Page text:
Behavior: Eng et al. (1962) found that goshawks have a center of activity, including the nesting site, of about 5 acres and also a 5 mi. square foraging area. 8-10 ha. or 6-15 mi. nesting areas which contain several nests have been observed *06,10*. Species experiencing a southward range expansion *01,09*. Fall migration begins in September, continuing into November *09,17*. Peak movements appear first with juveniles in late October and later with adults in late November *17*. However, if winter food supply is sufficient, species may remain in breeding range *16*. Periodic invasions have been sited, most recently in the 1982 fall migration *02,03,04*. Species returns to northern breeding grounds by early March to late April *02,05*. Young begin to wander at 50 days of age and reach full independence at 70 days *06,10*. Goshawks are aggressive in their pursuit of prey, chasing quarry into bushes or other cover and then pursuing on foot *09,10,12*. May be found foraging over open land, wood edges, dense woodlands or cultivated fields *08,10,12,15*. Perching within cover while waiting for prey takes up much of species' time *10,12*. Goshawks are generally quiet in nature unless hunting or defending the nest, eggs or young *07,09,11,16*.

Limiting factors: Reynolds et al. (1978) suggested that food availability influences hatching and fledging success. Pesticide contamination does not appear to be threatening *09*.

Population parameters: Annual mortality rates of 50% for juveniles and 25% for adults have been reported *17*. Most nestling mortality occurs within 10 days of fledging *06*. Species lifespan may exceed 6 yrs. *16*.

 


MANAGEMENT PRACTICES

Beneficial:

  • Maintaining undisturbed/undeveloped areas
  • Maintaining natural areas and nature preserves
  • Controlling land use and human activities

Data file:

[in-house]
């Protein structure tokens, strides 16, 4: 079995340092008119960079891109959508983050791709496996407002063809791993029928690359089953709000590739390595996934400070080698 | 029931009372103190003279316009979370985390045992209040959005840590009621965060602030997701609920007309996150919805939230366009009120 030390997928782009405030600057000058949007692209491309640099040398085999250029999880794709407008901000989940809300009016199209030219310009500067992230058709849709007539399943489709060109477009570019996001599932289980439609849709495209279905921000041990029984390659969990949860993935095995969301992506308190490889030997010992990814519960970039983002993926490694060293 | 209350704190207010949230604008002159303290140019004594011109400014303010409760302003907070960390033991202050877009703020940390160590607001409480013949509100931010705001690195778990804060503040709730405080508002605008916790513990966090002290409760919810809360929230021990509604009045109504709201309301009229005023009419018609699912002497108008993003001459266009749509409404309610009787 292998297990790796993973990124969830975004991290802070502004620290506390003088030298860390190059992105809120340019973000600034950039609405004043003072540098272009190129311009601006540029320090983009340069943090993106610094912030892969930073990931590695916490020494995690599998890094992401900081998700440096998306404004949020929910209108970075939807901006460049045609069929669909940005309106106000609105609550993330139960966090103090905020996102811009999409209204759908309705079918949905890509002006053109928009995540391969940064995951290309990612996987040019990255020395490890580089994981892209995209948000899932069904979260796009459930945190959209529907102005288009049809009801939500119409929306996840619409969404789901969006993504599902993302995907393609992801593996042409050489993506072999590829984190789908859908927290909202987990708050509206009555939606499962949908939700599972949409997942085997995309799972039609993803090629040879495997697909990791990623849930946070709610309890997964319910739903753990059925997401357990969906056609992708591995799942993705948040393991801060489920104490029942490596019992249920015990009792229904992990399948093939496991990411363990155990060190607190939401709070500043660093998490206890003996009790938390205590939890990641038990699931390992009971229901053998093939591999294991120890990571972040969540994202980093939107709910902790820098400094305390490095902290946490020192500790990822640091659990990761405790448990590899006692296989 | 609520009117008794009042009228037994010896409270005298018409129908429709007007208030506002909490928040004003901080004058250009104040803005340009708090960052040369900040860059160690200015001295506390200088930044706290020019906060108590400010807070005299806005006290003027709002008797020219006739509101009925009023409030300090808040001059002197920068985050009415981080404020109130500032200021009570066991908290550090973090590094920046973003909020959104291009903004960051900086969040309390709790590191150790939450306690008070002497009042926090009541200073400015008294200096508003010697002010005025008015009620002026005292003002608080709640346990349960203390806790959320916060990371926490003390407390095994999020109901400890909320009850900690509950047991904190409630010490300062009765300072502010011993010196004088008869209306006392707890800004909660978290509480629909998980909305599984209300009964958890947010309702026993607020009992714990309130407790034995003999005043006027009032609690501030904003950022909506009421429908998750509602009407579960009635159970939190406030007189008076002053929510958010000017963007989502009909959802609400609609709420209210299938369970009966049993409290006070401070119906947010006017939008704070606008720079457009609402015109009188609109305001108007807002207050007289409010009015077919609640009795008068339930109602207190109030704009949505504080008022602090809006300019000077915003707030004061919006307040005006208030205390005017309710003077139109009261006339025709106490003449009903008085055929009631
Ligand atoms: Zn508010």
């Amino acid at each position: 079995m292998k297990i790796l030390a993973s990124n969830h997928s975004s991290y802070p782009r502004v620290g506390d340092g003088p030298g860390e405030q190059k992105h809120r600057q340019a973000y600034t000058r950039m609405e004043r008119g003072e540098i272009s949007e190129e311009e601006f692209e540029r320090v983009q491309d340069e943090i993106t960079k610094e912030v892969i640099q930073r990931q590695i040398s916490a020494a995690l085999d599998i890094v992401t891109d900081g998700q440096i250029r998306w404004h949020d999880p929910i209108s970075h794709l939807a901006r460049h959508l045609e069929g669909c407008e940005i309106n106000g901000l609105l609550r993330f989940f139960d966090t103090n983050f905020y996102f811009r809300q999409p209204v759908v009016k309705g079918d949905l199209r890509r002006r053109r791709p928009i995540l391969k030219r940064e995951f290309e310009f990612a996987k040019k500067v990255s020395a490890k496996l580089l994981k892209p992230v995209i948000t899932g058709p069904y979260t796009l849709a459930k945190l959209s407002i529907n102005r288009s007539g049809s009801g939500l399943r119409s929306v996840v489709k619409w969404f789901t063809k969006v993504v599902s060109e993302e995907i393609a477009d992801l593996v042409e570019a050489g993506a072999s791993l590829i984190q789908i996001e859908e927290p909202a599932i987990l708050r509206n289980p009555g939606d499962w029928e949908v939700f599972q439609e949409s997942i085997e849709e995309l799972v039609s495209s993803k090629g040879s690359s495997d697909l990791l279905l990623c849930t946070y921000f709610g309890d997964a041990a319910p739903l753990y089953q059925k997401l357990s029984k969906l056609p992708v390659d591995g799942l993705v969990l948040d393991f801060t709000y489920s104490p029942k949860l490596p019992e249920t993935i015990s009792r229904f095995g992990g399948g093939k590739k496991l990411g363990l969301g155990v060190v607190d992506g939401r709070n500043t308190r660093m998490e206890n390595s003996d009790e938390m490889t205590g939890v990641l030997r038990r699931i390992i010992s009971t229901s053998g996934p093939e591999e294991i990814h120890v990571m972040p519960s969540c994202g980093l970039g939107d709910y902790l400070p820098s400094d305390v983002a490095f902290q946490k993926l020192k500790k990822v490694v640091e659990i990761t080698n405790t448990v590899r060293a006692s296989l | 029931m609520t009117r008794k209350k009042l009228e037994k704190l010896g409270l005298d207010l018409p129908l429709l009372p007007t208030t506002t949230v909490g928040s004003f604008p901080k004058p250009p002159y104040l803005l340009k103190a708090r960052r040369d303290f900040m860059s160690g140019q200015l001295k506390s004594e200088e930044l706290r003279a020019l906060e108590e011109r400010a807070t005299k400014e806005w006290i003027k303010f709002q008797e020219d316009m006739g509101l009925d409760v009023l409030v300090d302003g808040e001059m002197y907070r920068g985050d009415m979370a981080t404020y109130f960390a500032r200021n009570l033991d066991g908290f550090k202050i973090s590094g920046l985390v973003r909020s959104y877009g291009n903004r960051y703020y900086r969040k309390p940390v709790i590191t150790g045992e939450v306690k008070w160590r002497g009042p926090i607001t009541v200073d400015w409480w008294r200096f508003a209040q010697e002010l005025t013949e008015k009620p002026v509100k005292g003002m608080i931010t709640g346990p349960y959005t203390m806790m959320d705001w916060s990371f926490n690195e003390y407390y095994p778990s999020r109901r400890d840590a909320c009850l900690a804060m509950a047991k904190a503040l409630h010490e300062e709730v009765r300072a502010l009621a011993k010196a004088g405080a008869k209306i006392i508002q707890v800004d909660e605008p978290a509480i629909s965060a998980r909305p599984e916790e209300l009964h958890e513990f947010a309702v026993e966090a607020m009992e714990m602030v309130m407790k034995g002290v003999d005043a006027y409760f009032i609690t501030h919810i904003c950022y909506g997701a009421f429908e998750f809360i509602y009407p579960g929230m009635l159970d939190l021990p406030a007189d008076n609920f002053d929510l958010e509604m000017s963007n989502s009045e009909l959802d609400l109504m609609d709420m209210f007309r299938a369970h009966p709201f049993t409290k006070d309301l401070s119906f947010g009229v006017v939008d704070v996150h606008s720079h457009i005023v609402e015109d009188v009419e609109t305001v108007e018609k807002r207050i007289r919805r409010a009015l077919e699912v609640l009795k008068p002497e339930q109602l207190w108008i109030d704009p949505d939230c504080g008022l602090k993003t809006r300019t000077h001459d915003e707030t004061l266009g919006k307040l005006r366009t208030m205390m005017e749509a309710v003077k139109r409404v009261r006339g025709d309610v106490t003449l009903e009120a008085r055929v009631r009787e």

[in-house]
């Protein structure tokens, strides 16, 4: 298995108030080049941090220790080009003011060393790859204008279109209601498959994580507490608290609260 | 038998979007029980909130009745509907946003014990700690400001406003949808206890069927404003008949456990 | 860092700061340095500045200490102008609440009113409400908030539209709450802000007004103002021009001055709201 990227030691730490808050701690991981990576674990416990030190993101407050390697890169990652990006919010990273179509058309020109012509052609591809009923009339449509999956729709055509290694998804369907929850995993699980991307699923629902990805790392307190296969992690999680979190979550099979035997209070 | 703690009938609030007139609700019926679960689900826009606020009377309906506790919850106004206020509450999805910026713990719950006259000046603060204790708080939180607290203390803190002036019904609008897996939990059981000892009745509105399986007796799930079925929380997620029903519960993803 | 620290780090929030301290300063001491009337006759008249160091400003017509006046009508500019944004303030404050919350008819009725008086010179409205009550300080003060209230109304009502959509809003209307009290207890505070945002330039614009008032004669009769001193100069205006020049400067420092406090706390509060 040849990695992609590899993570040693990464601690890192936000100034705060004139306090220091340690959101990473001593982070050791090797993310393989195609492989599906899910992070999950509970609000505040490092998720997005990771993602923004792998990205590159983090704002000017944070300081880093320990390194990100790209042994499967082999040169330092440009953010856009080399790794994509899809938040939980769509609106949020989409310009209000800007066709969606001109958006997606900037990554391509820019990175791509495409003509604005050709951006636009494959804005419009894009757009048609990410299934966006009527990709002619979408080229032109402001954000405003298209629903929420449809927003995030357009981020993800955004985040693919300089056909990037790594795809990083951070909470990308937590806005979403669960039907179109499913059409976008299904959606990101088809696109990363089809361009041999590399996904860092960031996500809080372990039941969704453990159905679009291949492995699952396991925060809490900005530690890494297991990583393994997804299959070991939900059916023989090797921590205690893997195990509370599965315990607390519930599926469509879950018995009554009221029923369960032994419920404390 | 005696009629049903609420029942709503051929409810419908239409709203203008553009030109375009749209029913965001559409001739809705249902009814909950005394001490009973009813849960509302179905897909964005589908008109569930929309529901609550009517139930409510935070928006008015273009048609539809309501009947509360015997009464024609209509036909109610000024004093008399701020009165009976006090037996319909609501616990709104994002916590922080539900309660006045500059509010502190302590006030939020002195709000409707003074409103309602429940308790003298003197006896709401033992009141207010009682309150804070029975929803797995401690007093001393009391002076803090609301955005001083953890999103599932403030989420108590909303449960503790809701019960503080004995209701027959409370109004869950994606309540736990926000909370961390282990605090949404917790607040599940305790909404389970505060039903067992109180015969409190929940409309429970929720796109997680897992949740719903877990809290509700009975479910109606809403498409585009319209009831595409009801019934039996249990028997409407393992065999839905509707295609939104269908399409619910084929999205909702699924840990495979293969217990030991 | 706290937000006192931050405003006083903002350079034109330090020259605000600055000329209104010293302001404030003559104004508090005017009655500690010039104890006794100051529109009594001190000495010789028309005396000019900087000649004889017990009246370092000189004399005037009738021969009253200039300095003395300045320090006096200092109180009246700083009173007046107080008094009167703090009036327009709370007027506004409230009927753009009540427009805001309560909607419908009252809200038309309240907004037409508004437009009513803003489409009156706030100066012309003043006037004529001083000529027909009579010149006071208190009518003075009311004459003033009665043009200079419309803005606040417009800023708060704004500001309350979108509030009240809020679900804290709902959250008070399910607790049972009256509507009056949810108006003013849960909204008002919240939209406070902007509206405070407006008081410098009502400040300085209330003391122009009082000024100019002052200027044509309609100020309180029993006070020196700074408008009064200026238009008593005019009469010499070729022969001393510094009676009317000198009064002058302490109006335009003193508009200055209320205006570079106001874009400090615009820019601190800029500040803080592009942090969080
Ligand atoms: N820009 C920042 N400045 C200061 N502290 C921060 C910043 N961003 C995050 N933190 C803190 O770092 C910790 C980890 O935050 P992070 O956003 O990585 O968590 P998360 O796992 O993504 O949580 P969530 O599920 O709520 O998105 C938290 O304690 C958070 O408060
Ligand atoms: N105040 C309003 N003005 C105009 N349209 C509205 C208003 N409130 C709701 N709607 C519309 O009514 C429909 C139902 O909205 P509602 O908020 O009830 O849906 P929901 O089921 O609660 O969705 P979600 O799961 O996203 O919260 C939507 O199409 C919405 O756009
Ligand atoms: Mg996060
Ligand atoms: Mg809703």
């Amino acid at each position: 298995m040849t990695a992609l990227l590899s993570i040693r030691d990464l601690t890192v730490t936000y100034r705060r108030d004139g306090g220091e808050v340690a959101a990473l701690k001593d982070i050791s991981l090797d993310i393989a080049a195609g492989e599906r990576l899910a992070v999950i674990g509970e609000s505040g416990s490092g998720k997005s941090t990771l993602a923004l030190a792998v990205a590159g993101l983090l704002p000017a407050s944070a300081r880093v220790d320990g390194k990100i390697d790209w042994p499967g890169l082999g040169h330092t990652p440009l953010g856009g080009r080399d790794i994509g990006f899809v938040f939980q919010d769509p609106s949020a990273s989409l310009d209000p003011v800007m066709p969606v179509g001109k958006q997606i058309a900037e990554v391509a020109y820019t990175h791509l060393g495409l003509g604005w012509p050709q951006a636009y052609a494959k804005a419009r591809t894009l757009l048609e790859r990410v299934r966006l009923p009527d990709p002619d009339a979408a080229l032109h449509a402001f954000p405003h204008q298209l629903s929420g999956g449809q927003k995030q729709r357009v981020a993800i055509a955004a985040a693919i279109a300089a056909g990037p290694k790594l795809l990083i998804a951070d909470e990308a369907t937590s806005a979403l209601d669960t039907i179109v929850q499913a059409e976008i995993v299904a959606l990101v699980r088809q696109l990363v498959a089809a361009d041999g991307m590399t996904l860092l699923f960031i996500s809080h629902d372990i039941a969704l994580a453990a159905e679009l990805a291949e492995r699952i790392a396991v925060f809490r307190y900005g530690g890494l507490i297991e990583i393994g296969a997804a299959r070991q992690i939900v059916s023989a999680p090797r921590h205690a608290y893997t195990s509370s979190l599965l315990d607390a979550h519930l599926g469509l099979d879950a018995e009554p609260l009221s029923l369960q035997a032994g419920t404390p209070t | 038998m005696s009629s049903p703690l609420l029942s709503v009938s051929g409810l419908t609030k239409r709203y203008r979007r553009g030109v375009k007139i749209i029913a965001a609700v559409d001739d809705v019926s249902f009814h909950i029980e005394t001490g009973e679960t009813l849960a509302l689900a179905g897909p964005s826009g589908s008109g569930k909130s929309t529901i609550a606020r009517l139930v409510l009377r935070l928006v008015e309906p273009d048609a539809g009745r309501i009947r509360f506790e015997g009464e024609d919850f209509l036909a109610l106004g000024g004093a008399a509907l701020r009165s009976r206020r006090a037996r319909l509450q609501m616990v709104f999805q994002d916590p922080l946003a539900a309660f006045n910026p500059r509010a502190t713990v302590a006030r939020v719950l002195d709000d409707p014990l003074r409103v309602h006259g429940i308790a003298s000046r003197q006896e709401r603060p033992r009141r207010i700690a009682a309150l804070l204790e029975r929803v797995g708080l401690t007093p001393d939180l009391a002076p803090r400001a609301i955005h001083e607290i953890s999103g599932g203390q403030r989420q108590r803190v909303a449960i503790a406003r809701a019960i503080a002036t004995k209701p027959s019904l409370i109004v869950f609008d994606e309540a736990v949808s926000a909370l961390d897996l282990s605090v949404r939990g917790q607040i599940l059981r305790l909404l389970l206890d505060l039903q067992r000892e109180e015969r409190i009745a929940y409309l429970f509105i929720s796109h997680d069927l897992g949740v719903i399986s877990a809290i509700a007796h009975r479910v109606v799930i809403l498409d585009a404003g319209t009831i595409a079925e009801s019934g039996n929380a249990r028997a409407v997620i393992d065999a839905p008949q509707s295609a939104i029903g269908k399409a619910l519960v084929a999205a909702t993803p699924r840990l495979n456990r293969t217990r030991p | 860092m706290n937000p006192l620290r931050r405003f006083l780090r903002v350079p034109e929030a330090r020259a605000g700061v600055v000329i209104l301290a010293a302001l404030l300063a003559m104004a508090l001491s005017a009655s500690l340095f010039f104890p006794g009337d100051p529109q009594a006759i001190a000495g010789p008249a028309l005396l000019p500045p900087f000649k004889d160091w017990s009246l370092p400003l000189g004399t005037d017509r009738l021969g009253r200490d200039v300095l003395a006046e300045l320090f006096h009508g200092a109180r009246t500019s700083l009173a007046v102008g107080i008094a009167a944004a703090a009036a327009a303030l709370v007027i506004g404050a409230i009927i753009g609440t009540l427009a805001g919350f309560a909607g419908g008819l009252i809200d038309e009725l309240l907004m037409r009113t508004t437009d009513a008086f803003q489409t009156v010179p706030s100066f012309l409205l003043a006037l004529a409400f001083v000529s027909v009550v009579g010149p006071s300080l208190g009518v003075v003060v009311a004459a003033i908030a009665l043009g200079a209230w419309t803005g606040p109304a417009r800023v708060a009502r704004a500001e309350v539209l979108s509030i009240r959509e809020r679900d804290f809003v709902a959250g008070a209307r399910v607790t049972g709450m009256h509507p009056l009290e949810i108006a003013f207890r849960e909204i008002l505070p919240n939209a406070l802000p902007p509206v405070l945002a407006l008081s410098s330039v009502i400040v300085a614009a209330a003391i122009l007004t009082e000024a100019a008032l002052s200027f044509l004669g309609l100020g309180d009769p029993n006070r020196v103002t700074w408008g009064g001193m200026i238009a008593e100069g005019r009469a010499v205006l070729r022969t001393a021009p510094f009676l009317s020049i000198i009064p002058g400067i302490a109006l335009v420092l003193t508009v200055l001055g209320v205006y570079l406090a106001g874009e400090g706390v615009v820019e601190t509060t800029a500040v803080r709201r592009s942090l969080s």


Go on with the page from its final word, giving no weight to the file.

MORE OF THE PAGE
• Agricultural practices other than those included in ifwis list (see comments)
  • Reforestation by direct seeding
  • Reforestation by natural regeneration
  • Developing/maintaining forest openings
  • Maintaining forests
  • Restricting human disturbance during migration, breeding, and nesting

Adverse:

  • Cutting and deforestation

Comments on management practices:
Species prefers heavily wooded, remote stands of timber *11,12,16*. The maintenance of heavily wooded areas bordering open lands including cultivated areas, would provide beneficial habitat *02,12, 15*. Protect critical nesting areas *08*. Establishment and preservation of heavily wooded areas, either coniferous, deciduous or a mixture of the two, would appear to be favorable to species *02,03,10,11,12,16*. Species protected by the Federal Migratory Bird Treaty Act of 1918 and the Illinois Wildlife Code of 1971 *13,14*.

 


REFERENCES

0. IRISH, J.T. 1985. ILL. NAT. HIST. SURV., 607 E. PEABODY DR., CHAMPAIGN, IL. 61820. (217)333-6846.

1. PETERSON, R. 1980. A FIELD GUIDE TO THE BIRDS. 4 ED. HOUGHTON-MIFFLIN CO., BOSTON. 384 P.

2. BOHLEN, H.D. 1978. AN ANNOTATED CHECK-LIST OF THE BIRDS OF ILLINOIS ILLINOIS STATE MUS. POP. SCI. SER., VOL. IX. 156 P.

3. BURR, B.M. AND D.M. CURRENT. 1974. THE 1972-1973. GOSHAWK INVASION IN ILLINOIS. TRANS. ILL. STATE ACAD. SCI. 67(2):175-178.

4. KLEEN, V.M. 1983. FIELD NOTES. FALL MIGRATION. ILLINOIS AUDUBON BULL., NO. 204:45-56.

5. KLEEN, V.M. 1983. FIELD NOTES - SPRING MIGRATION. ILLINOIS AUDUBON BULL., NO. 206:28-41.